My week of wealth

VEENA VENUGOPAL | Updated on August 14, 2014


Everything seemed to be falling into place. The Sensex was up and I was living my future even before it had arrived

On Friday I came by a small fortune. I had been nipping around the stock market for a couple of years without really having anything substantial to show for it. Some months I would make a few thousands and then spurred on by that moderate success, throw in some good money after bad and stay stuck for the next half year or so, until the tides turned for reasons unknown to me. But with an eye on the political, and a vague notion that there might be a last spike in the market before the election results come out, I’d been religiously logging into my online account for the last 10 days. On Friday, seeing that the Sensex was up some 150 points and that my forecast had indeed come true, I calculated grandly, added ₹20 to the trading price of the stocks I had, logged my order and set off to work.

By the time I reached office, I had made nearly ₹2 lakh in profit and lost nearly ₹30,000 in additional profit, money I imagine I would have made if I hadn’t sold in haste. Sensex was up some 500 points. I had to delay the editorial meeting because every second my loss of imaginary profit was inching up. By 3pm, I was down some ₹50,000 in imaginary profit and it showed no sign of slowing. I had the worst headache of my life and decided to abandon computing personal wealth and get down to the business of editing this paper. I won’t tell you the final loss figure, it still makes me want to weep a little.

Anyway, over a few drinks that evening, I decided I was going about this all wrong and should only think of the money I actually made. Since I wasn’t a supporter, at first it made me feel a little awkward that I made this money on a Modi rally. I considered registering a couple of Likes on some of his Facebook fan pages as a token of gratitude, but then decided I should just give a part of the money to charity instead. Thirty per cent seemed fair.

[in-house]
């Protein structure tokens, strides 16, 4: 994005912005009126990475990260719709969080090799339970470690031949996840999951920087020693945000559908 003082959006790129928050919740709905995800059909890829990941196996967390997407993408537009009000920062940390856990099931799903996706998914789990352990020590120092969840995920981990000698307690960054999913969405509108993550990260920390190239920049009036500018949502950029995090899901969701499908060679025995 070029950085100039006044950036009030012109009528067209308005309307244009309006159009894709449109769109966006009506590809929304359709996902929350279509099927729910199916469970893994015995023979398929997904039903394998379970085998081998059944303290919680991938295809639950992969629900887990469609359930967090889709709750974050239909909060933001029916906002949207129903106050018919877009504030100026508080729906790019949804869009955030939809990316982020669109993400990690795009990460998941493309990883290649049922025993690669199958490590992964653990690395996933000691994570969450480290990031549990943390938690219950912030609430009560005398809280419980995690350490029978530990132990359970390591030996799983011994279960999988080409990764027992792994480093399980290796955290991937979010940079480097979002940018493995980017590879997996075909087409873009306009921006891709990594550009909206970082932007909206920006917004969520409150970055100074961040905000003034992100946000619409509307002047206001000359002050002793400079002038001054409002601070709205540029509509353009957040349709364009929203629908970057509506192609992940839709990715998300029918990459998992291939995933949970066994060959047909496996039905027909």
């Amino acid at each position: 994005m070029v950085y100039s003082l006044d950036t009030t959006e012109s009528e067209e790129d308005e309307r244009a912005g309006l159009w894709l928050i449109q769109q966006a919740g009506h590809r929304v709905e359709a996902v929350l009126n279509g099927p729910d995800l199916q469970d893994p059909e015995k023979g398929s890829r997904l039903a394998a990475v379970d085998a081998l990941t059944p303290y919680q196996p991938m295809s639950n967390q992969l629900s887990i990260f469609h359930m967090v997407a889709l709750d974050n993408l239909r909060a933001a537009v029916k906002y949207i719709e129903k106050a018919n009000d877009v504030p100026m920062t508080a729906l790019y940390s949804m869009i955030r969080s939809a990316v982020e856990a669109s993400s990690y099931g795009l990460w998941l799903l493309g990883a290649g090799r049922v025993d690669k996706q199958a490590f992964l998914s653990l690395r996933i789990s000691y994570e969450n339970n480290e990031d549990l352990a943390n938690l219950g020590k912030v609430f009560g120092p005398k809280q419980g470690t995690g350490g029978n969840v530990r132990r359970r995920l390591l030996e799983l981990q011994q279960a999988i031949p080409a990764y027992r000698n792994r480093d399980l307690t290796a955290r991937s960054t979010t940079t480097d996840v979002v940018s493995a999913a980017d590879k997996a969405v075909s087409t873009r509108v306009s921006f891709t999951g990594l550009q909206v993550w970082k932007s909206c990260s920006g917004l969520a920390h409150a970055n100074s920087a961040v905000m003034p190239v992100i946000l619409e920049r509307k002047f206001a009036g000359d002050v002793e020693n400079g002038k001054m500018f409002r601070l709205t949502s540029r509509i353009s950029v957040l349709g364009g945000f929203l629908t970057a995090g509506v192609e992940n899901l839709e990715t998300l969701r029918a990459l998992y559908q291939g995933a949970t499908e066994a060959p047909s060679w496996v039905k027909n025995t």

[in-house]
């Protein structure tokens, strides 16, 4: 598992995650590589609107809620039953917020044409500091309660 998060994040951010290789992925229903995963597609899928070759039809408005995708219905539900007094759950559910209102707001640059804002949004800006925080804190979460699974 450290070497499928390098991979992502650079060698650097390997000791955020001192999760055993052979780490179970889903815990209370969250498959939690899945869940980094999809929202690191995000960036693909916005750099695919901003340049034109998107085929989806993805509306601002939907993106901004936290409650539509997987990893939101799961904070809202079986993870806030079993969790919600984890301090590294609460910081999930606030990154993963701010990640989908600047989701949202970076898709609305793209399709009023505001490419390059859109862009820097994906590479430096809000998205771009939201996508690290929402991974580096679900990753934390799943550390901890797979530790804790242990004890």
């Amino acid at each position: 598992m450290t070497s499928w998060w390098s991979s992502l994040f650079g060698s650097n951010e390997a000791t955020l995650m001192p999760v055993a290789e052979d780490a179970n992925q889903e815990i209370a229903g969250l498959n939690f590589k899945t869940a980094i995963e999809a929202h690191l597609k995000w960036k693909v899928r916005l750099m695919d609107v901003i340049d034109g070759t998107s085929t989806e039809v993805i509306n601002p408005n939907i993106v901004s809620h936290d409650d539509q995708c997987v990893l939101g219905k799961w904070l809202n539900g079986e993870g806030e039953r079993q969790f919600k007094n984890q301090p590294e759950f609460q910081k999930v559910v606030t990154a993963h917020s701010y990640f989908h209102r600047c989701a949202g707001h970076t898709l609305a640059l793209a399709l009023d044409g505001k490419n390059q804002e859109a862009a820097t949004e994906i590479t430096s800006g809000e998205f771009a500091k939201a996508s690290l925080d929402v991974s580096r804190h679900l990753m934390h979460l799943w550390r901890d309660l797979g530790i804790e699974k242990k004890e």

That left me with ₹1.4 lakh, nothing to be sneezed at. Now I know that I wouldn’t be able to make ₹1.4 lakh in the market every day. But surely, I could make ₹14,000. How hard would that be? And if I made ₹14,000 every day, I could retire before 40. This whole edit meeting, deadline-chasing gig was getting tiring anyway, and this would be a perfect escape route.

I told a couple of friends about my jackpot; in hushed tones, now that I was rich, the tax guys wouldn’t be far. They both suggested I buy a cottage in the mountains and start a business. I wasn’t sure about that, I am a city girl. I like to keep a distance from nature and only wish nature would keep its distance from me. But the rest of it was perfect. I could live in the city, where I would never be far from a wi-fi, and help other people make some money in the market as well. Because this was generous and charitable of me, I figured I should have no qualms about putting that 30 per cent back into my kitty.